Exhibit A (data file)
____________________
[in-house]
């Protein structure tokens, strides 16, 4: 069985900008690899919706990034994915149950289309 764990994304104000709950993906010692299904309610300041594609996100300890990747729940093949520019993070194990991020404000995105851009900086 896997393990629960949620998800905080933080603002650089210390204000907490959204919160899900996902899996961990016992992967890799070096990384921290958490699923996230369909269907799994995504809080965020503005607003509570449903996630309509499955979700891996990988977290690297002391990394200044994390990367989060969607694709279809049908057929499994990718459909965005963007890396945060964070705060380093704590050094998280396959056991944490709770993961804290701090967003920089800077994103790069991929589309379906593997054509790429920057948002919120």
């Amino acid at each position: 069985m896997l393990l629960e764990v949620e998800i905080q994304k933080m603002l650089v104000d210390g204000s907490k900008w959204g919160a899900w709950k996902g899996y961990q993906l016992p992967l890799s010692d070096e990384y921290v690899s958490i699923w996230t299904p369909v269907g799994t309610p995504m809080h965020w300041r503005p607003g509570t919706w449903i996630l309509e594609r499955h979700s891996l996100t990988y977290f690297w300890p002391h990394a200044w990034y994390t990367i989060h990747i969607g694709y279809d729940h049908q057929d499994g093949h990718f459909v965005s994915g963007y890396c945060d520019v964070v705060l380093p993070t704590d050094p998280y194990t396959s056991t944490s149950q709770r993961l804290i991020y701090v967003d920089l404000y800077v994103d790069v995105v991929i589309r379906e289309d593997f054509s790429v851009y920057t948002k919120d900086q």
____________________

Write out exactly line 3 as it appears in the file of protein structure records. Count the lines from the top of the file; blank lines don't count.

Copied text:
């Amino acid at each position: 069985m896997l393990l629960e764990v949620e998800i905080q994304k933080m603002l650089v104000d210390g204000s907490k900008w959204g919160a899900w709950k996902g899996y961990q993906l016992p992967l890799s010692d070096e990384y921290v690899s958490i699923w996230t299904p369909v269907g799994t309610p995504m809080h965020w300041r503005p607003g509570t919706w449903i996630l309509e594609r499955h979700s891996l996100t990988y977290f690297w300890p002391h990394a200044w990034y994390t990367i989060h990747i969607g694709y279809d729940h049908q057929d499994g093949h990718f459909v965005s994915g963007y890396c945060d520019v964070v705060l380093p993070t704590d050094p998280y194990t396959s056991t944490s149950q709770r993961l804290i991020y701090v967003d920089l404000y800077v994103d790069v995105v991929i589309r379906e289309d593997f054509s790429v851009y920057t948002k919120d900086q």